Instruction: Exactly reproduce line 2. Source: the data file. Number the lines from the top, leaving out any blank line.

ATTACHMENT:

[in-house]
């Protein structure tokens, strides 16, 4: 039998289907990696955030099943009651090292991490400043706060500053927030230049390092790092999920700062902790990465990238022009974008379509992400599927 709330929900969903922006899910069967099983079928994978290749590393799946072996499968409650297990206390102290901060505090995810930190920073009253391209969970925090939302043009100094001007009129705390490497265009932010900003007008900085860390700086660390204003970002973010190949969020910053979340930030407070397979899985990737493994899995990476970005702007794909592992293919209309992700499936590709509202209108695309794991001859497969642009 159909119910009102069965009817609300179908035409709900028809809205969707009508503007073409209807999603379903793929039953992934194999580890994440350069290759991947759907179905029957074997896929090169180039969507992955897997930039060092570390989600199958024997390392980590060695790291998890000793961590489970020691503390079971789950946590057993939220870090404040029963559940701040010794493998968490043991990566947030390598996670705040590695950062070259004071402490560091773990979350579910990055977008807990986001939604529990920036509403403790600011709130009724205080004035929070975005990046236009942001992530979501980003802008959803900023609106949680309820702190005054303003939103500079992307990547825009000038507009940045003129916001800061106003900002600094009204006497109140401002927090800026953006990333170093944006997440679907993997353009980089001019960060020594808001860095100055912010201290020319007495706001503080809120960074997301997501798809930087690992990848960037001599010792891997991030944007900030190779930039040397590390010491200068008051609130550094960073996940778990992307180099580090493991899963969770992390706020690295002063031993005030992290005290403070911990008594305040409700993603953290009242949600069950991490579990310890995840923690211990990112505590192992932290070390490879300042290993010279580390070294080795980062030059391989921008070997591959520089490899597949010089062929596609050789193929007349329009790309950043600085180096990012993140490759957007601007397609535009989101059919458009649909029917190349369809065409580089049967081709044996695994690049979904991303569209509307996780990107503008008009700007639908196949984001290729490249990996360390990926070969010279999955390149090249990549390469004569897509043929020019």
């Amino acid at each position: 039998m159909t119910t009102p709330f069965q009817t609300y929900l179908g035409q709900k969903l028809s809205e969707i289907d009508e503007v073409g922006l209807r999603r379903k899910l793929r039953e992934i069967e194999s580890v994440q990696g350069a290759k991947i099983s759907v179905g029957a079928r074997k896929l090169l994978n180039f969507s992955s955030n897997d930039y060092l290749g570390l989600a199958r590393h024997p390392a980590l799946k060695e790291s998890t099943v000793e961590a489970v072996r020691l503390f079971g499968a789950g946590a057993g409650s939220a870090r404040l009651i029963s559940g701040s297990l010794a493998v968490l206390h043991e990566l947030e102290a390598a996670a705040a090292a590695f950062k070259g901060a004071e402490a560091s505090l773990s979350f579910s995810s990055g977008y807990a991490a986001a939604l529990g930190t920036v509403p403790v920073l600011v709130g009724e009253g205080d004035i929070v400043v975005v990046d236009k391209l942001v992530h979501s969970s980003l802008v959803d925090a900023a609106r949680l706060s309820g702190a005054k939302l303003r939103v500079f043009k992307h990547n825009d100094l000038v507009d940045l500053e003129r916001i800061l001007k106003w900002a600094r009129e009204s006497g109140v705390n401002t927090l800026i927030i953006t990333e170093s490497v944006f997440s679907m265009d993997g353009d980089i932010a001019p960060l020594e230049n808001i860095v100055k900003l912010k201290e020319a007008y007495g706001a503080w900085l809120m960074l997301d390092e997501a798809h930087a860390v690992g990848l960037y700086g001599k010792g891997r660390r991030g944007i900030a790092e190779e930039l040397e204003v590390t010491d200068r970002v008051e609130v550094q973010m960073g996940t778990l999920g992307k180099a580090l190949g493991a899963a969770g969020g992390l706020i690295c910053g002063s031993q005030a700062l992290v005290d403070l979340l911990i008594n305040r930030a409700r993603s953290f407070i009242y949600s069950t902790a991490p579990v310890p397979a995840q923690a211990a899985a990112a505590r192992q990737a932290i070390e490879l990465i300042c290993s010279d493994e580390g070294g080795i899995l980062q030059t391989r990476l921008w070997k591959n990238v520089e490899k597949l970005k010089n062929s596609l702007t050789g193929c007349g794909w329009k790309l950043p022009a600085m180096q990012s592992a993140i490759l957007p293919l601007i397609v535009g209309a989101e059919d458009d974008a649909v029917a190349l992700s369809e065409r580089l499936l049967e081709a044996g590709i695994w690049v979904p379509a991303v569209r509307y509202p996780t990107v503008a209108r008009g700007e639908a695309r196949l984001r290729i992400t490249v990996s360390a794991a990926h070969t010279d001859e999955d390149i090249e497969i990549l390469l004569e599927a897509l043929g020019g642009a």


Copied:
């Protein structure tokens, strides 16, 4: 039998289907990696955030099943009651090292991490400043706060500053927030230049390092790092999920700062902790990465990238022009974008379509992400599927 709330929900969903922006899910069967099983079928994978290749590393799946072996499968409650297990206390102290901060505090995810930190920073009253391209969970925090939302043009100094001007009129705390490497265009932010900003007008900085860390700086660390204003970002973010190949969020910053979340930030407070397979899985990737493994899995990476970005702007794909592992293919209309992700499936590709509202209108695309794991001859497969642009 159909119910009102069965009817609300179908035409709900028809809205969707009508503007073409209807999603379903793929039953992934194999580890994440350069290759991947759907179905029957074997896929090169180039969507992955897997930039060092570390989600199958024997390392980590060695790291998890000793961590489970020691503390079971789950946590057993939220870090404040029963559940701040010794493998968490043991990566947030390598996670705040590695950062070259004071402490560091773990979350579910990055977008807990986001939604529990920036509403403790600011709130009724205080004035929070975005990046236009942001992530979501980003802008959803900023609106949680309820702190005054303003939103500079992307990547825009000038507009940045003129916001800061106003900002600094009204006497109140401002927090800026953006990333170093944006997440679907993997353009980089001019960060020594808001860095100055912010201290020319007495706001503080809120960074997301997501798809930087690992990848960037001599010792891997991030944007900030190779930039040397590390010491200068008051609130550094960073996940778990992307180099580090493991899963969770992390706020690295002063031993005030992290005290403070911990008594305040409700993603953290009242949600069950991490579990310890995840923690211990990112505590192992932290070390490879300042290993010279580390070294080795980062030059391989921008070997591959520089490899597949010089062929596609050789193929007349329009790309950043600085180096990012993140490759957007601007397609535009989101059919458009649909029917190349369809065409580089049967081709044996695994690049979904991303569209509307996780990107503008008009700007639908196949984001290729490249990996360390990926070969010279999955390149090249990549390469004569897509043929020019």